Saturday, March 15, 2014

Turtle Walk

(Font size is driving me crazy, which doesn't take much after being up all night.  So please be understanding.)

I went on the turtle walk last night.  This event is organized by the Students Sea Turtle Conservation Network:  These folks walk the beach every night during nesting season, looking for nests, then digging up the eggs (usually more than 100 per nest) and taking them to a hatchery just up the beach.  When the eggs hatch they release the hatchlings back to the ocean.  If they don't, the eggs can get dug up by dogs or other predators, or the hatchlings will walk inland toward the bright lights rather than toward the ocean.  Instinct tells them to head to the light, which works well unless there is light pollution.  There are groups all over India, and the world I believe, who do this.  Here the nesting season runs from early January through end of March.  During that time, they invite volunteers to join them on Friday and Saturday nights.  

I signed up for last night, when the moon was almost full.  The event begins at 11 PM, and I arrived at the beach, escorted by Ravi, at about 10:45.  There was a small group of college students there, and I joined them.  Nice young folks, acting like young folks act.  They were from all over India, so they spoke English, the one language they all had in common.  About 11:10 others started to arrive. The event organizers finally arrived about 11:30, and we got started soon thereafter.  About 50 of us altogether.  I was a good 15 years older than the next oldest person there, and the only non-Indian.  Most of the participants were probably between 16 and 21.

The event starts with information sharing and discussion.  About turtles, about the environment, about issues, about activism.  There are seven species of sea turtles.  The one species that nests here on this beach is the Olive Ridley.  You can read more about them here. Like all sea turtles, their survival is threatened by human activity.  Two major issues are light pollution and fishing nets.  This group has been trying to deal with those problems at a higher level, but in the meantime they walk the beaches to ensure that at least some hatchlings survive.  They use the opportunity to educate folks, especially students, about the issues.

Discussion started slowly, but finally got going.  A resident activist said that poverty isn't the problem, properity is;  to solve world hunger, we first need to address over-consumption.  One of the young folks said the whole problem is that people don't know when they have enough, an idea I've been musing about, especially now that I've realized I need a third suitcase to get all my stuff home!  The walk was a time of reflection for me.  Staying up all night, walking along the Bay of Bengal with a bunch of kids when the moon is almost full can have that effect.  Especially after several months of visiting ashrams and temples and studying the Yoga Sutras.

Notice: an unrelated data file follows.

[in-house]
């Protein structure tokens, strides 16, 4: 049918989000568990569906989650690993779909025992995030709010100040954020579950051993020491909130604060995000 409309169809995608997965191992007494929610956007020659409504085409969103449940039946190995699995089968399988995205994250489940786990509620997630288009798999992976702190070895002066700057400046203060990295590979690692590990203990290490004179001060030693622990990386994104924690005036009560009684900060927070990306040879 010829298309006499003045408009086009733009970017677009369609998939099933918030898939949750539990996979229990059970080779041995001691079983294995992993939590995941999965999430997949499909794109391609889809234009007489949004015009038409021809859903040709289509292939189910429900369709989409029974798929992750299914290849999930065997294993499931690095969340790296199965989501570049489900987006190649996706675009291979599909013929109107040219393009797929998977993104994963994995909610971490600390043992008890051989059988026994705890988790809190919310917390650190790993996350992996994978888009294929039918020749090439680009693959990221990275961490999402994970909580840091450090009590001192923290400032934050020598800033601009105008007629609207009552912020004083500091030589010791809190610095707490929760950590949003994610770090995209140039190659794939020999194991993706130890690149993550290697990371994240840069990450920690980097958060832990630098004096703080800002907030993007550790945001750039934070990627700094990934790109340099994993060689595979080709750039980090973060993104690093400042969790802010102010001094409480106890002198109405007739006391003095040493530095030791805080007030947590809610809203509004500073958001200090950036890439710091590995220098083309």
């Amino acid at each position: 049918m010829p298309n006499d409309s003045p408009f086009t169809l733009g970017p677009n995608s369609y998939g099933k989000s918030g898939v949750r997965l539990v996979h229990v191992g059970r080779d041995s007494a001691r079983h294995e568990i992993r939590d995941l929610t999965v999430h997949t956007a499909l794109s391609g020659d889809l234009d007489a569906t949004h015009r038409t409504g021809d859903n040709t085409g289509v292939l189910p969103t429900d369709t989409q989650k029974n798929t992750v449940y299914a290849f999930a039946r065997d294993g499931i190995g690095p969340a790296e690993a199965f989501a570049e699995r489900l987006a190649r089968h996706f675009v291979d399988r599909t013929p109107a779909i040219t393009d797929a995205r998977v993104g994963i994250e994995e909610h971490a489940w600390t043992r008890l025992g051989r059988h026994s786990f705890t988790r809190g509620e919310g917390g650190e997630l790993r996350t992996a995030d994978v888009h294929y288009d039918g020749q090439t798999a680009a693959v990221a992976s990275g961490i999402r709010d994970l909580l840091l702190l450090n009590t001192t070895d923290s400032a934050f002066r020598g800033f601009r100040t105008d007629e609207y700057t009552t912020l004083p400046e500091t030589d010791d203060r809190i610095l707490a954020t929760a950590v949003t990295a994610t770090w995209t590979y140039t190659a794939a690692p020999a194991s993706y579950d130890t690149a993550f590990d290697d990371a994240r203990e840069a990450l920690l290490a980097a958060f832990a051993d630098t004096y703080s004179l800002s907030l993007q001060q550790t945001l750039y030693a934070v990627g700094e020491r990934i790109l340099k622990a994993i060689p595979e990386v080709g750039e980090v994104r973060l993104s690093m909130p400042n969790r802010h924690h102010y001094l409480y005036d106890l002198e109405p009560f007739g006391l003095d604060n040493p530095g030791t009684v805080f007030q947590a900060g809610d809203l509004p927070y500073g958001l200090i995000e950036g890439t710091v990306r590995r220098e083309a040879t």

This was not a walk in Paradise, like walking the beach at Cinnamon Bay.  This is more like Paradise Lost because of the litter and pollution.  We walked past several fishing villages, each being guarded by a pack of barking, growling dogs.  And the villages were very active.  At 1 to 4 in the morning, we saw small boats coming in with their catch, others just going out.  How they manage those tiny boats in the ocean with such high surf is beyond me.  By the way, these small fisherman are not a problem.  They are also concerned about the turtles.  It is the corporate trawlers who flout the law, refusing to use nets with escape hatches for the turtles and fishing close to shore.  Both illegal, but common practice here.

We found two nests where the eggs had already hatched, saved three hatchlings, and found a dead turtle.  Our walk finished at about 4:20, at which point I called Ravi for a ride home.  Bless his heart!  I finally got to bed a little around 5:30 and slept till about 9.  Please attribute all typos and incoherence to my short night!

The pictures, such as they are, tell more about the walk.

Starting the walk, after the discussion.

Digging for the eggs.  In this case, all of the eggs had already hatched.

They can tell from these tracks that the hatchlings from this nest had headed inland toward the lights.

We fan out, combing the area for surviving hatchlings.

Success!  Three hatchlings were found.

The hatchlings were put down close to the ocean and guided out to sea by a flashlight.

One of them had a very hard time moving at all, but eventually made it with a little help from friends.  Will they survive?

We send our blessings out to sea with them.  The older, dressed up folks at the back here just stopped by at this point, mostly for photos with some of the walkers.  My guess is that they were grandparents.

A dead turtle that had washed up on the beach since the previous night.  They have found more than 200 such turtles just along this 7 km. stretch of beach this season.  No marks on them, so it is assumed they drowned, trapped in fishing nets.

When tracks indicate that a turtle has come on shore, these volunteers try to find the nest by probing the sand with a small metal rod.  The sand has a different feel where a nest has been dug.  It isn't always easy to find, because the tracks have been wiped out by footprints.  Last night they finally had to give up, so we didn't rescue any turtle eggs.  They'll be out again tonight, looking.


  1. FASCINATING ADVENTURE!!! Reminds me of your 2 older brothers catching turtles on the farm. Hope Oc got to see this one too!

  2. You reminded me of this: lots of life! (don't know whether that link will work - you can search for baby leatherback turtles hatching)